Home Economy News Macquarie throws in towel on rate cuts this year on signs of stalling disinflation

Macquarie throws in towel on rate cuts this year on signs of stalling disinflation


Investing.com — Rate cuts in 2024 were considered a done deal by many at the turn of the year, but Macquarie has thrown in the towel on rate cuts this year, as a string of sticky inflation and strong growth data this year suggests the disinflation train is running out of steam.

“We no longer expect a rate cut in 2024,” Macquarie said in a Monday note, pushing out its first rate-cut bet to 2025 on expectations for annualized core PCE inflation to “appear to be on a path back towards 2%.”

The most recent measure of core personal consumption expenditure for March was 0.32% month-on-month, while January and February economic growth, or gross domestic product figures, were revisioned upward, Macquarie said.

The data marked a severe blow to earlier expectations that inflation would show clear signs of slowing to the Fed’s 2% target.  

“In December it had appeared that year-on-year core inflation would head into the 2.0 to 2.5% range by mid 2024, a range that would seem to support rate cuts,” Macquarie said, but “recent strong figures mean this no longer appears likely to be the case.”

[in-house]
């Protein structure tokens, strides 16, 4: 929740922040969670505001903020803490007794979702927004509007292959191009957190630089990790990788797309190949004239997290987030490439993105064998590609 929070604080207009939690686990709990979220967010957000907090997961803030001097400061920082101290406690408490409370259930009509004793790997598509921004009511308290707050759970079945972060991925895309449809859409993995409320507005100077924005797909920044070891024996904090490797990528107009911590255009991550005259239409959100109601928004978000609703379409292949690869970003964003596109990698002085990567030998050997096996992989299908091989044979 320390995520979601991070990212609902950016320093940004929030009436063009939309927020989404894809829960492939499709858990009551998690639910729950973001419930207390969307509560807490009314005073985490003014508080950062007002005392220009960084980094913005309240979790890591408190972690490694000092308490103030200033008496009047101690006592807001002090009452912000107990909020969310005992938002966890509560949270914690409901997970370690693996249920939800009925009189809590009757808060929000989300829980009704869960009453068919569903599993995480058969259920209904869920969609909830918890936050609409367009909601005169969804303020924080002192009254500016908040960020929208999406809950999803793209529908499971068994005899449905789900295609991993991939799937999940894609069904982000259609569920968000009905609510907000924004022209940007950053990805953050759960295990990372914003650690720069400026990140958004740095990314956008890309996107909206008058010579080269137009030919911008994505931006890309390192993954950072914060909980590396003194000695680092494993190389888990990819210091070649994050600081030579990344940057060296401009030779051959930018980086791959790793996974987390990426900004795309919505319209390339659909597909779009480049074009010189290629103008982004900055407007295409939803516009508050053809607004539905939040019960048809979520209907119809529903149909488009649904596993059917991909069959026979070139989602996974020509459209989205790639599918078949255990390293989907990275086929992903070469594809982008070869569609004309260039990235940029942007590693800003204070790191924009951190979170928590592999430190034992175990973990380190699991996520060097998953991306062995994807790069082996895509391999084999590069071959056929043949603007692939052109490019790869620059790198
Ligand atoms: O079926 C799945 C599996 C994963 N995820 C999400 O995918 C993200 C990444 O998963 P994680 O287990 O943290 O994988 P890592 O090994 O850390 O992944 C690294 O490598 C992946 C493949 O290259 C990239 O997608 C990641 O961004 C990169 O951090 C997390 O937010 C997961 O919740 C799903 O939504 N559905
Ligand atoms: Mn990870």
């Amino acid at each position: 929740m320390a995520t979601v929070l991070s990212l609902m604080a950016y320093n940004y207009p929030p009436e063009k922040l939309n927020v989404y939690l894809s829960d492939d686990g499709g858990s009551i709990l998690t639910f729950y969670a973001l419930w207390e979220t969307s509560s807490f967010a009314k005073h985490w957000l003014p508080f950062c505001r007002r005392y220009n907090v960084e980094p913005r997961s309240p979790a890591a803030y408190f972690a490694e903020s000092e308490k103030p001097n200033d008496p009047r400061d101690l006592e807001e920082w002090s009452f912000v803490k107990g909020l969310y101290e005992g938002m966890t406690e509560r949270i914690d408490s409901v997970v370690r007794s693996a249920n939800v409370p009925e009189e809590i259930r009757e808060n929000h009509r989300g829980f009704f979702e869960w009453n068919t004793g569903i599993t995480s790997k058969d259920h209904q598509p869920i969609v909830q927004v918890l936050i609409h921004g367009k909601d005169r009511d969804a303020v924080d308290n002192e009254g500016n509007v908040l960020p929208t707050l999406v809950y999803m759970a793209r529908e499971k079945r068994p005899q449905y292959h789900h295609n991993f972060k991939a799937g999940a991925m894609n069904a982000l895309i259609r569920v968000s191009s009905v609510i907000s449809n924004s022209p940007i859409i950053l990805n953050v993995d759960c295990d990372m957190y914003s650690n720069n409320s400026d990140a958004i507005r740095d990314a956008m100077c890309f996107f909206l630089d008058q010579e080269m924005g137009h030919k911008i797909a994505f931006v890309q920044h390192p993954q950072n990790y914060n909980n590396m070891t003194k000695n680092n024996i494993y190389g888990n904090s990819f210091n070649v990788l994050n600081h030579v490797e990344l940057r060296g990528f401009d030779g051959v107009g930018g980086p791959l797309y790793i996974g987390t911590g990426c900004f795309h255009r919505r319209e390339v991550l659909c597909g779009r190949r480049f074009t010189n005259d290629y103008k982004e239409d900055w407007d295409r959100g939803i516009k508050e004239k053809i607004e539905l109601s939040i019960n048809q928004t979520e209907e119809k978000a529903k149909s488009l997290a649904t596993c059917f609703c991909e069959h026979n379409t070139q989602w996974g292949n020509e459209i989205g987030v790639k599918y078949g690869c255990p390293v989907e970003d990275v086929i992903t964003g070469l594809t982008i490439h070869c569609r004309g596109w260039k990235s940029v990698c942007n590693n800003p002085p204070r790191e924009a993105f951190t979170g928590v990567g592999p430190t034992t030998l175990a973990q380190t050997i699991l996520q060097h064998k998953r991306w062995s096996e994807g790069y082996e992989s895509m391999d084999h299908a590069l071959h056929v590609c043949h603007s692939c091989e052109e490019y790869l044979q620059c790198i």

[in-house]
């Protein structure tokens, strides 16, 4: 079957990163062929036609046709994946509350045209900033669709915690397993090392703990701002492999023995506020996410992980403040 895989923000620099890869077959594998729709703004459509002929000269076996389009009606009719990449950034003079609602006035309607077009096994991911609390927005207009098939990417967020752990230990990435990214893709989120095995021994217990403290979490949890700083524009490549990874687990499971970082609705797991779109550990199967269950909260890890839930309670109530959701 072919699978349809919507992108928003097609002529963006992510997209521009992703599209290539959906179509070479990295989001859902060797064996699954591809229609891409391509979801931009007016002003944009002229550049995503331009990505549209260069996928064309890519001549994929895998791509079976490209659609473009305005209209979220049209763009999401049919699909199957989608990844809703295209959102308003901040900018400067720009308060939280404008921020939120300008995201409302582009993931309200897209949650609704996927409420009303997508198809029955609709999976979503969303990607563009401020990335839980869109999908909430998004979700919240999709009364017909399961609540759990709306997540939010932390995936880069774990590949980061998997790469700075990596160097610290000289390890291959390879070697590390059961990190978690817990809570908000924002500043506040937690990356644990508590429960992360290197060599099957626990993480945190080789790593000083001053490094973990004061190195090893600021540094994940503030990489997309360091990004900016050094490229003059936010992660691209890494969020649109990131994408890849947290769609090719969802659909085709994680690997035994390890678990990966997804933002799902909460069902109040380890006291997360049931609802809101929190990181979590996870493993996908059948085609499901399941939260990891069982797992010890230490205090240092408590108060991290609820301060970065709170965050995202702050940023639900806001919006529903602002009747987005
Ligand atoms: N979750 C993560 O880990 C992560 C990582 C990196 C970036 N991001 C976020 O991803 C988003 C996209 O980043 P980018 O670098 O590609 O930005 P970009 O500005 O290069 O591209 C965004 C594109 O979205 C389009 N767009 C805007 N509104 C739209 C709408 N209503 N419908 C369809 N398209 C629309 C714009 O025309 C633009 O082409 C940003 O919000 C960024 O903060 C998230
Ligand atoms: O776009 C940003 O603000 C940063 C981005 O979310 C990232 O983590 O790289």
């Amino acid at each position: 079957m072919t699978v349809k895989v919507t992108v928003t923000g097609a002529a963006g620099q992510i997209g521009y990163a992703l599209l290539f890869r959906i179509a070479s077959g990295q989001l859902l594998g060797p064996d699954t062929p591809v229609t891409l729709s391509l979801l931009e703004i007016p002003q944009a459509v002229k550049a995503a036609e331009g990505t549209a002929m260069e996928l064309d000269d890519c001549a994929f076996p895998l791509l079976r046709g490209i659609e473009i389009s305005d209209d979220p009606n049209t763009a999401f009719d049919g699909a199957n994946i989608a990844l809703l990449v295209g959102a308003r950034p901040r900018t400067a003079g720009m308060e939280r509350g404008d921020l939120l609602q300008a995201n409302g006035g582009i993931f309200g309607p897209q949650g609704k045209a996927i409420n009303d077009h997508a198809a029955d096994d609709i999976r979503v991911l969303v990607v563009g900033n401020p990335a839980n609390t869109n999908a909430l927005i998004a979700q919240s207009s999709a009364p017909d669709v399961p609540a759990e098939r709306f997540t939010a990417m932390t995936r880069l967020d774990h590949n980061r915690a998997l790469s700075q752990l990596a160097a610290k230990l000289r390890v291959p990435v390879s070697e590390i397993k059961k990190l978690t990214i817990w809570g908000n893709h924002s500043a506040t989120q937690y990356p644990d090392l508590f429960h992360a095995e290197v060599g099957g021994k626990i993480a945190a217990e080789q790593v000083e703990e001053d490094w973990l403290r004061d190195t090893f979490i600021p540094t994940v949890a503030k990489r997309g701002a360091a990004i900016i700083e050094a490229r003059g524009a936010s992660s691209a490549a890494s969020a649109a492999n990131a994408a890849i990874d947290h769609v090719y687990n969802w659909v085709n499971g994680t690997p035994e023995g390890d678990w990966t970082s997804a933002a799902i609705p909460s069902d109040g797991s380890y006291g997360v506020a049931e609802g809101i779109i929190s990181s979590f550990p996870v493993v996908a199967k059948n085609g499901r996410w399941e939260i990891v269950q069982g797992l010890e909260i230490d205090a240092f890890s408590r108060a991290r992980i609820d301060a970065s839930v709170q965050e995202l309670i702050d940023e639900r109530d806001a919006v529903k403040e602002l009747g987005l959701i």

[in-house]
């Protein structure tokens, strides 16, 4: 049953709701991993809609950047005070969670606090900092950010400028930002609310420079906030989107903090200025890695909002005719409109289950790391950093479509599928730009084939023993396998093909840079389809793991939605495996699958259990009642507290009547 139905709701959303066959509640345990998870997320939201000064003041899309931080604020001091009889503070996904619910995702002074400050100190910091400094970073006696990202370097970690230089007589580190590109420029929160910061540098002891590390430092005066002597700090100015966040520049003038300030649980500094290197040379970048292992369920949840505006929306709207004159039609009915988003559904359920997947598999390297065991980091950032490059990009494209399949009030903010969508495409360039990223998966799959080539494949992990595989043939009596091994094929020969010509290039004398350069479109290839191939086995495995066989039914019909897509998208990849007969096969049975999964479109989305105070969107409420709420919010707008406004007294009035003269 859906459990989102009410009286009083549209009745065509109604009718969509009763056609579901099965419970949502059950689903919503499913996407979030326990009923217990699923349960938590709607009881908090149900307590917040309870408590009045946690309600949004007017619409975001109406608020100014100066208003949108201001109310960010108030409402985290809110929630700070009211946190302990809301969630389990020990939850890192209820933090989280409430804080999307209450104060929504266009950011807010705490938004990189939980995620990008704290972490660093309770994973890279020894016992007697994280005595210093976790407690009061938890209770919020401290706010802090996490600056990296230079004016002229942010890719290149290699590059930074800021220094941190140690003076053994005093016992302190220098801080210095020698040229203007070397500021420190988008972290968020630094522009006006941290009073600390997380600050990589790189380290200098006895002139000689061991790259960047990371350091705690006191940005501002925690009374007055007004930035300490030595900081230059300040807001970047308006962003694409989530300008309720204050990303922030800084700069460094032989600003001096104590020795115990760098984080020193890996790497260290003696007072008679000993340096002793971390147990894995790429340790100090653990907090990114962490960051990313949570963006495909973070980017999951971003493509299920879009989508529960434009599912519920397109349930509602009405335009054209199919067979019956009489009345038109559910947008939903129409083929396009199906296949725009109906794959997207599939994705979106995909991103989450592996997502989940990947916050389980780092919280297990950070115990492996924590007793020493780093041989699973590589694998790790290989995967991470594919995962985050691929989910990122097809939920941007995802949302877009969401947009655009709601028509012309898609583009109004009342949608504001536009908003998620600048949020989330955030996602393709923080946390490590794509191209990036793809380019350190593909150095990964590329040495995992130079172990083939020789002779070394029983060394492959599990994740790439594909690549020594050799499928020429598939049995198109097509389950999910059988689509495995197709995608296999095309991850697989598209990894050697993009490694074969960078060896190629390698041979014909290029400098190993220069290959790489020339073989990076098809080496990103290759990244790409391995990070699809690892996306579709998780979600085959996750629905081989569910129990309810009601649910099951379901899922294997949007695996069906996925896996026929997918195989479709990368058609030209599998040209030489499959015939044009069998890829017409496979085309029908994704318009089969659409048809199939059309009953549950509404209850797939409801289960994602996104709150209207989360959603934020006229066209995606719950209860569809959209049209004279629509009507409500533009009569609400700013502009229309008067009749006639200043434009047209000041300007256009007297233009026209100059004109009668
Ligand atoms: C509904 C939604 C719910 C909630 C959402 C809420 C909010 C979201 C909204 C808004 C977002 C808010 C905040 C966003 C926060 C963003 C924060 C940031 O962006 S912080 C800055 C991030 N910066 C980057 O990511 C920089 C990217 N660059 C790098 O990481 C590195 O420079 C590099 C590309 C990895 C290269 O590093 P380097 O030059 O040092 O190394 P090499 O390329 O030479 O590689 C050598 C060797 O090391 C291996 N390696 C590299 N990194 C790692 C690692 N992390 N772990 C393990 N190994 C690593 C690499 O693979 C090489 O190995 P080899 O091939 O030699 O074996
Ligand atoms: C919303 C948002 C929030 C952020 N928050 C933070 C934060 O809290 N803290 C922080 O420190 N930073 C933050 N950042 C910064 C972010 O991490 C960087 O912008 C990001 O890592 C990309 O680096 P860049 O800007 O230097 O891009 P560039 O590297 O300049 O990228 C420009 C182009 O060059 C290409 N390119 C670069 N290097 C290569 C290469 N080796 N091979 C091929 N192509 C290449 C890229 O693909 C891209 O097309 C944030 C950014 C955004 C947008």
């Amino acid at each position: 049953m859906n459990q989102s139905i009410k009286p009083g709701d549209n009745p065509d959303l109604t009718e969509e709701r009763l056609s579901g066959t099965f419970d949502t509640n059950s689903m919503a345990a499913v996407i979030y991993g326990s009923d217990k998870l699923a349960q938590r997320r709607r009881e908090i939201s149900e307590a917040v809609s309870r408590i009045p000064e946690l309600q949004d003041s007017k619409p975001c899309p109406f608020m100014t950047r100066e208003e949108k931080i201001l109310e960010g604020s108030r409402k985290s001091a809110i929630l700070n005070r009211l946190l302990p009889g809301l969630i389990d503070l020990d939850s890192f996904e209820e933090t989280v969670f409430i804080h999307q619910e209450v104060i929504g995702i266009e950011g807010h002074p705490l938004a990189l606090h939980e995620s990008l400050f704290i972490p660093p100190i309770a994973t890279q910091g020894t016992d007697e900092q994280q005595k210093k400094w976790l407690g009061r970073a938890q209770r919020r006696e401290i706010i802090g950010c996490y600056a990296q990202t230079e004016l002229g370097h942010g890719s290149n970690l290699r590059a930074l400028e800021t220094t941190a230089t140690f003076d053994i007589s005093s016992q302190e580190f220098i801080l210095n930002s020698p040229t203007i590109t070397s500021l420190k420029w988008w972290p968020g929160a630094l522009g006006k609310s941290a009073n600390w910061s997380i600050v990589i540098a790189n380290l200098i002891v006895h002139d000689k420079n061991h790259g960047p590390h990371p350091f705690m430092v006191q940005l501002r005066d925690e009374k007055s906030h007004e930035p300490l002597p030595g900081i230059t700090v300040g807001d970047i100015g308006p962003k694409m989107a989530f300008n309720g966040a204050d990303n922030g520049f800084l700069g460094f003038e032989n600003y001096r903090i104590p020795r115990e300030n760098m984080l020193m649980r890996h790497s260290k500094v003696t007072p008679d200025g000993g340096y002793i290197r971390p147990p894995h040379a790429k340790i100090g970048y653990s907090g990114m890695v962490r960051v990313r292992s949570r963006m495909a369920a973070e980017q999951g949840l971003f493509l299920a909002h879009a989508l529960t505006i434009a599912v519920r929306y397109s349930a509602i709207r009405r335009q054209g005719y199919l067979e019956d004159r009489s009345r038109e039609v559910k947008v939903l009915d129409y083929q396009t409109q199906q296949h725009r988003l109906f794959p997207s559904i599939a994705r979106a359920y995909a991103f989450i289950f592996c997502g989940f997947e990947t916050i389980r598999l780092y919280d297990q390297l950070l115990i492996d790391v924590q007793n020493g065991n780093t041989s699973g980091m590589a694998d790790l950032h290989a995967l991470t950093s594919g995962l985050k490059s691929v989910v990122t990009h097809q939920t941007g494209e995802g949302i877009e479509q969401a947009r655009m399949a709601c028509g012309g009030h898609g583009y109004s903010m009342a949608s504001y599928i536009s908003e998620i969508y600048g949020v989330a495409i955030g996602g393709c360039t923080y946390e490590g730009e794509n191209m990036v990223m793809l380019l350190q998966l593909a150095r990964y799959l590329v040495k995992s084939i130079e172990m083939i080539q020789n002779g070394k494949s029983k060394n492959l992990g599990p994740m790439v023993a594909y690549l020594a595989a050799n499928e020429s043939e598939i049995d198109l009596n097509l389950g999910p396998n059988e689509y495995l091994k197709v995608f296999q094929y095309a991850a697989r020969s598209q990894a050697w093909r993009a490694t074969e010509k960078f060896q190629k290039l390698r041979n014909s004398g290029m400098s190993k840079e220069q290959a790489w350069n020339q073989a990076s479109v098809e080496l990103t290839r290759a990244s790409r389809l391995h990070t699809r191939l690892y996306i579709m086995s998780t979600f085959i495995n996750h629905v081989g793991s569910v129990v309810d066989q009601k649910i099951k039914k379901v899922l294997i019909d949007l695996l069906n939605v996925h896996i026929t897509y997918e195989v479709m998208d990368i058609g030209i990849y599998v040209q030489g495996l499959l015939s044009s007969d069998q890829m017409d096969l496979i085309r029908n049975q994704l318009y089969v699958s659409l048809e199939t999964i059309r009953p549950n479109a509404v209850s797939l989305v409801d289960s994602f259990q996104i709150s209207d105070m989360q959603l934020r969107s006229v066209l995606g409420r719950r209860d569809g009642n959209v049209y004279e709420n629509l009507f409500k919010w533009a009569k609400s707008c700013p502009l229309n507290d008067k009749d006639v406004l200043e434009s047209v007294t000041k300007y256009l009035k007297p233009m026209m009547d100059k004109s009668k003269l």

Worryingly for the Fed, its super core inflation measure, or core services ex-housing rose 0.39% month-on-month , marking a “re-acceleration from January,” Macquarie added, reiterating its concern about the upside risks to inflation.

As bets on a rate cut this year continue to tumble, the Fed’s two-day meeting on Tuesday will take on added importance, with many keen to see if the central bank’s rate-setting arm, or the Federal Open Market Committee, adopt a more hawkish tone. 

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The Fed is expected to leave rates unchanged at the conclusion of its meeting Wednesday, but the monetary policy statement and the remarks from Fed chairman Jerome Powell will likely lean hawkish. 

“The statement language is likely to be altered in a hawkish direction, reflecting economic developments in recent weeks, particularly the strong inflation readings for March,” Macquarie said in a note.

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